So I’m approaching that time that all bike enthusiasts day-dream about every day – the time to purchase a new bike. I have been making do on my aluminum frame Fuji for a long time, racing and training on the same bike, and it’s time to take the plunge and spend some serious money on a carbon frame. Hopefully it’ll make go a little faster!
I’ve been doing a lot of research to ensure I get something that is going to tick all the boxes – or as many of them as possible. One of the biggest boxes that I’d really like to tick is to buy Australian.
Manufacturing in this country is sadly dying. Our car industry has been downsized, many Ford plants have shut their doors, the textile industry is non-existent, even classic Aussie brands like Bonds have now gone offshore. Pretty much everything we buy these days has a Made in China label on it. And, this is now true for the cycling industry too.
The cycling market is dominated by the large Asian brands (Giant being one of the biggest – centered in Taiwan). However, what is interesting is that ownership of many of the big name cycling brands is still spread out throughout U.S.A., Europe, and the U.K.. Even though the parts and frames are manufactured and distributed in Asia, ownership of the brand has remained in the country of origin; for example, Trek remains an American stalwart, Bianchi, Colnago, De Rosa and Cinelli are still Italian owned, and Gitane remains French.
What’s my point? Cyclists living in Canada, America, Europe, Britain, and all over Asia can support home-grown brands – yet Aussies have no option.
The concept of a transportation machine consisting of two wheels put in line was pioneered by an eccentric German named Baron Karl von Drais de Sauerbronn, who in 1817 created a prototype that consisted of two wooden wheels connected by a wooden bench that the rider straddled. In its current form, the bike has been around since 1885, when Bianchi pioneered the use of equal sized wheels and rubber tyres. So why, 126 years later, does a big name Australian-owned bicycle company not exist?
I can hear you screaming – “what about Malvern Star?” Well friends, Malvern Star, a great Aussie brand started on Glenferrie Road in Melbourne in 1902, became a wholly owned New Zealand brand as of 1 September 2011, when Pacific Brands sold it to the New Zealand based Sheppard Group.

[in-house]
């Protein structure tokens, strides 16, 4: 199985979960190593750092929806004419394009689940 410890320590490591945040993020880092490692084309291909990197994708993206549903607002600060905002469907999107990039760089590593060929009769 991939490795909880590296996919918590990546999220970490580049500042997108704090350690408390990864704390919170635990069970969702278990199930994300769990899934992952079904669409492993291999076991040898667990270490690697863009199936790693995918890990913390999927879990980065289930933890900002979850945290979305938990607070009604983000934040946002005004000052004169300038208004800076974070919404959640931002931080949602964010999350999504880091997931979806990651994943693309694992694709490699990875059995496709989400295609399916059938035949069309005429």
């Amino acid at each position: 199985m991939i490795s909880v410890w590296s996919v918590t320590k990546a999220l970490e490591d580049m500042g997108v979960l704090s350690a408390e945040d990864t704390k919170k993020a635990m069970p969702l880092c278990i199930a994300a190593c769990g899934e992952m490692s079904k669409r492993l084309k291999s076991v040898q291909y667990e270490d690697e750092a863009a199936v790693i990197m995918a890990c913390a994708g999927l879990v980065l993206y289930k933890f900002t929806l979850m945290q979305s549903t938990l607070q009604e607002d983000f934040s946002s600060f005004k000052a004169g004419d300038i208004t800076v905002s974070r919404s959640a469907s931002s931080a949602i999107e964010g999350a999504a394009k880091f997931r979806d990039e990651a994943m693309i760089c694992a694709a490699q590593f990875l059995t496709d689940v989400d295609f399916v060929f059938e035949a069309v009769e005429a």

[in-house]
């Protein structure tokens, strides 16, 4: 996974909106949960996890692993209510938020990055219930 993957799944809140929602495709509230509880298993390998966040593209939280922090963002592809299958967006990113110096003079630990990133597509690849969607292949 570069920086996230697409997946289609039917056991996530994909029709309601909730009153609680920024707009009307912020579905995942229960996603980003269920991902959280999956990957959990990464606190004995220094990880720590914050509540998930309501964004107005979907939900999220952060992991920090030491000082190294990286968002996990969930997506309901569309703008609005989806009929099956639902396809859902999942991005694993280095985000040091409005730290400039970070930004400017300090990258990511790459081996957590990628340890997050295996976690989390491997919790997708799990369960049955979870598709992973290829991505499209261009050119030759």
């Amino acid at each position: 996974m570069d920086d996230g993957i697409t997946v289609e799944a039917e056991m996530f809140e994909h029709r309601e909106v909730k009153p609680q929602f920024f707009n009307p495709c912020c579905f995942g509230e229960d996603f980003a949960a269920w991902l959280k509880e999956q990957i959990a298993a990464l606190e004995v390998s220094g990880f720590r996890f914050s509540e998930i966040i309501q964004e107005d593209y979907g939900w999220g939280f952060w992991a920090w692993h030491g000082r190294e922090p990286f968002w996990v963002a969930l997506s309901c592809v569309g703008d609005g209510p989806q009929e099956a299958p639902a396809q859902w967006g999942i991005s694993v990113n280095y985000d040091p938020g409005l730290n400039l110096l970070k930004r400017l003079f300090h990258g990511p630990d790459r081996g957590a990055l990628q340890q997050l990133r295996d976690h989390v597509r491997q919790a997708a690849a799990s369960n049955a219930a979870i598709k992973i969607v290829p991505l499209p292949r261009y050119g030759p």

So what do I do, frankly, I would love to buy a Malvern Star. Their new range competes with any of the big European or American brands, and I love the history associated with Malvern Star – their links to Aussie cycling legend Sir Hubert Opperman and I work on Glenferrie Road – not far from the brands humble beginnings back in 1902. But is this iconic Australian brand, now owned by the sheep-shaggers across the Tasman my only choice?
I’m aware of a few humble operations like Baum, that concentrate on bespoke frames and client specific set ups – but this is not a solution for the cash strapped enthusiast. These bikes are for those who consider the cost as irrelevant.
As an Australian, acutely aware of the downward spiral our manufacturing sector is riding at the moment, I want to buy Australian. I want to support an Australian company. And I’m astounded that there aren’t many options out there. I suspect that this situation has arisen because the cost of a wholly owned, manufactured and distributed Aussie bike brand is too expensive – because of high taxes, rates, wages etc. etc. And if this is correct – it is a sad state of affairs indeed.
Am I right? Are there other bike brands I’ve missed? What do you think I should do? Comment below!